The big cats face extinction due to deforestation and illegal poaching [GALLO/GETTY]
World leaders and wildlife campaigners are meeting in Russia to discuss raising the hundreds of millions of dollars needed to bring the tiger back from the brink of extinction.
The world's first gathering of leaders from the 13 nations where tigers live in the wild was opened by Vladimir Putin, the Russian prime minister, in his home city St Petersburg.
The four-day summit is part of the Global Tiger Initiative, which was launched two years ago by World Bank President Robert Zoellick to save the endangered cat. The initiative says that the extinction of the tiger would represent "a historic, cultural, spiritual, and environmental catastrophe".
"Wild tigers are not only a symbol of all that is splendid, mystical and powerful about nature," the initiative said in a statement. "They are also a beacon of biodiversity, linking together the forests they inhabit and the natural resources and ecosystem services that their habitats produce for people."
Charities and conservation groups warn that the species could be wiped out by 2022, the next Chinese year of the tiger, because of deforestation and illegal poaching.
Over the past century, the number of wild tigers has tumbled from 100,000 to just 3,200 today. At least three sub-species have already gone exinct and others could soon follow.
The World Bank estimates that it will take at least $350m to support nations' joint efforts to fight poachers and introduce incentives for nature preservation over the next five years.
"This is an unprecedented gathering of world leaders (that aims) to double the number of tigers," Jim Adams, vice-president for the East Asia and Pacific Region at the World Bank, said at the opening ceremony of the event.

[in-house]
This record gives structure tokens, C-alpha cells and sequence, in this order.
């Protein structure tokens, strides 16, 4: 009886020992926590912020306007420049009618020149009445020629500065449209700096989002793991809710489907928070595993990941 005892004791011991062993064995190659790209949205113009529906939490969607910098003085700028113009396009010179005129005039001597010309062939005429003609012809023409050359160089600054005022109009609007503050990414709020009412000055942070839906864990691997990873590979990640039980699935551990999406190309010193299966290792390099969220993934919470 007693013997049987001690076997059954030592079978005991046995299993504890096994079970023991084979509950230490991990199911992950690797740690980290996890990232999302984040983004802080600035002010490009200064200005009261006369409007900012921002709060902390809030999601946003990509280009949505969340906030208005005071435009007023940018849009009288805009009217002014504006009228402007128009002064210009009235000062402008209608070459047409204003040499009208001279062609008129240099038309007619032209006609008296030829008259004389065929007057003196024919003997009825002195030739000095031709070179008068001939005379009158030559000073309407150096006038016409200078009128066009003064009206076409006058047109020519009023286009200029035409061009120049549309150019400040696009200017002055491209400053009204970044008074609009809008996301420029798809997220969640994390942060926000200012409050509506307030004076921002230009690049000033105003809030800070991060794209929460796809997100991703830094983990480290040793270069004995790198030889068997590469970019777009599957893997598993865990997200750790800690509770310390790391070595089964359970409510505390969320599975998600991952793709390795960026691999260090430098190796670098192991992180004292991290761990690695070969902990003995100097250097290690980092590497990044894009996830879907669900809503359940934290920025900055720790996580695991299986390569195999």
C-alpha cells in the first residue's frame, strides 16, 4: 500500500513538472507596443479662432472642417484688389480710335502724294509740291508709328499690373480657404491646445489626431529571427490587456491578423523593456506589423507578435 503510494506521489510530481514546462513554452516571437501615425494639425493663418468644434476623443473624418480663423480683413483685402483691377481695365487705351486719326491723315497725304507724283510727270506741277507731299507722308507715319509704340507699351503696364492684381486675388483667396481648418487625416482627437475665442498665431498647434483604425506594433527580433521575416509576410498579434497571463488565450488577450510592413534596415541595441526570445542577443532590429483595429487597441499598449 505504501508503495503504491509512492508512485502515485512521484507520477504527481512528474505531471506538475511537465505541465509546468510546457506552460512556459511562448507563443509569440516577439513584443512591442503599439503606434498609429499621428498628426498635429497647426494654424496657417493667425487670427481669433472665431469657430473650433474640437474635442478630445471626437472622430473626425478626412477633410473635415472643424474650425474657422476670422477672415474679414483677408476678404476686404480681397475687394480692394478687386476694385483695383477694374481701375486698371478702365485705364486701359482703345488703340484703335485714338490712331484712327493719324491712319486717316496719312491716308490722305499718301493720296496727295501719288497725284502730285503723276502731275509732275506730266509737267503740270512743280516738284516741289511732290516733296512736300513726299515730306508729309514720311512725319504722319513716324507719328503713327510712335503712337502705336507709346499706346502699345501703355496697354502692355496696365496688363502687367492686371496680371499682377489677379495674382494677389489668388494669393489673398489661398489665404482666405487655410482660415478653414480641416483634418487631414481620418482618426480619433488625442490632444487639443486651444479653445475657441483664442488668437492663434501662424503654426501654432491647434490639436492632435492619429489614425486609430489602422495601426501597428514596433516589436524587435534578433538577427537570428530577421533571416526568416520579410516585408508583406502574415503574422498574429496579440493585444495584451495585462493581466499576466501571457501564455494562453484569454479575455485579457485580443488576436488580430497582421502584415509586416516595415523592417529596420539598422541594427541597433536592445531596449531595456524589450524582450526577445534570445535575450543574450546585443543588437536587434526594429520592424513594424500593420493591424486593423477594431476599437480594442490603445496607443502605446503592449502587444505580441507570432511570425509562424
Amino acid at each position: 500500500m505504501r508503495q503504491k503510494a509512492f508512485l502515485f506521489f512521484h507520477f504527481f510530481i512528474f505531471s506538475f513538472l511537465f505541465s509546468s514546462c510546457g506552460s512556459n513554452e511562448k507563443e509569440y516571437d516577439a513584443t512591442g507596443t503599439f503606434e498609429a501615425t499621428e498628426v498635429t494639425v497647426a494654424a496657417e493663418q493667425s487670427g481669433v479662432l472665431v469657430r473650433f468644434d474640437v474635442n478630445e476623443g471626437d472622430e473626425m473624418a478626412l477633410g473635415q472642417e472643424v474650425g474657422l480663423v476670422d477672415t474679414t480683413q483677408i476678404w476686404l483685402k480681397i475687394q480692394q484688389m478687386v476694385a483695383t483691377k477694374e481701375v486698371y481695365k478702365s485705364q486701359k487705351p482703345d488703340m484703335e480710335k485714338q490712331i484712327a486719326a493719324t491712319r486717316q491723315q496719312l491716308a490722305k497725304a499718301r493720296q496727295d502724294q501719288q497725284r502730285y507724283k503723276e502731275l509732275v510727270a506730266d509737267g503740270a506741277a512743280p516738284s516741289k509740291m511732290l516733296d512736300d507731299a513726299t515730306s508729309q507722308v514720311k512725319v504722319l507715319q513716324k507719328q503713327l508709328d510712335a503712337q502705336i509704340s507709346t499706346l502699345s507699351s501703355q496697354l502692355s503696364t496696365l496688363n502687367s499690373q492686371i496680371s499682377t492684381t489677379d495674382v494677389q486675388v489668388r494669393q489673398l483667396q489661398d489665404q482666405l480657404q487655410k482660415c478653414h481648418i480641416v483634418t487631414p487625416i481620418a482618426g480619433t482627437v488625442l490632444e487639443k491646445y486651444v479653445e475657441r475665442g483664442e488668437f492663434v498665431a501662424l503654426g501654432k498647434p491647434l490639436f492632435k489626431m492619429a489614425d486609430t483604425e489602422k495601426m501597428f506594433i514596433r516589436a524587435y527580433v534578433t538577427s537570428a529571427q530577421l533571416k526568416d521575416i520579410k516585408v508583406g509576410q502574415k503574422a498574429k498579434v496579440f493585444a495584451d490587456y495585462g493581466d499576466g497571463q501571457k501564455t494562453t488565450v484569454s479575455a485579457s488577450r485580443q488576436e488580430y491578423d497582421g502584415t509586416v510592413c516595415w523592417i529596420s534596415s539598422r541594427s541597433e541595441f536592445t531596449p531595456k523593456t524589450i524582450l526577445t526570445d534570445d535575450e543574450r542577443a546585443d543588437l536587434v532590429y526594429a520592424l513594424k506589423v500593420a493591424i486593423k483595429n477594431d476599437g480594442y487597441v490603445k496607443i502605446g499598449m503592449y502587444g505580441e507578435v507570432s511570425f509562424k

"The global tiger initiative is an example of balanced economic development with nature preservation."
But efforts to save the tiger will be met with several major challenges, not least due to the alleged medicinal qualities of tiger body parts used in traditional Asian therapies.
The tiger rescue efforts' success "depends on the political will of the countries that support it," WWF Director General James Leape told the conference.
The meeting is due to be attended by Wen Jiabao, the Chinese prime minister, and delegations from India and Bangladesh - the three nations with the largest volume of tiger skin and other organ trafficking.
But consensus on the need to save the tiger has been hampered by a lack of co-ordination on the ground to stop the trafficking of tiger parts such as paws and bones.
"Countries cannot fight the tiger trade individually because of the very nature of the trade," said Sabri Zain of the TRAFFIC wildlife trade monitoring network.
"Tiger parts come from one country, are processed in another and consumed in a third," Zain said.
Experts say that bringing India and China on board with efforts to save the tiger will be key to project's success.
India is home to half of the world's tiger population while the Chinese remain the world's biggest consumers of tiger products despite global bans on their use.
"In China, things are going from bad to worse," said Alexei Vaisman of the WWF. "But it is hard for the Chinese authorities, who are fighting against a millennium-old tradition."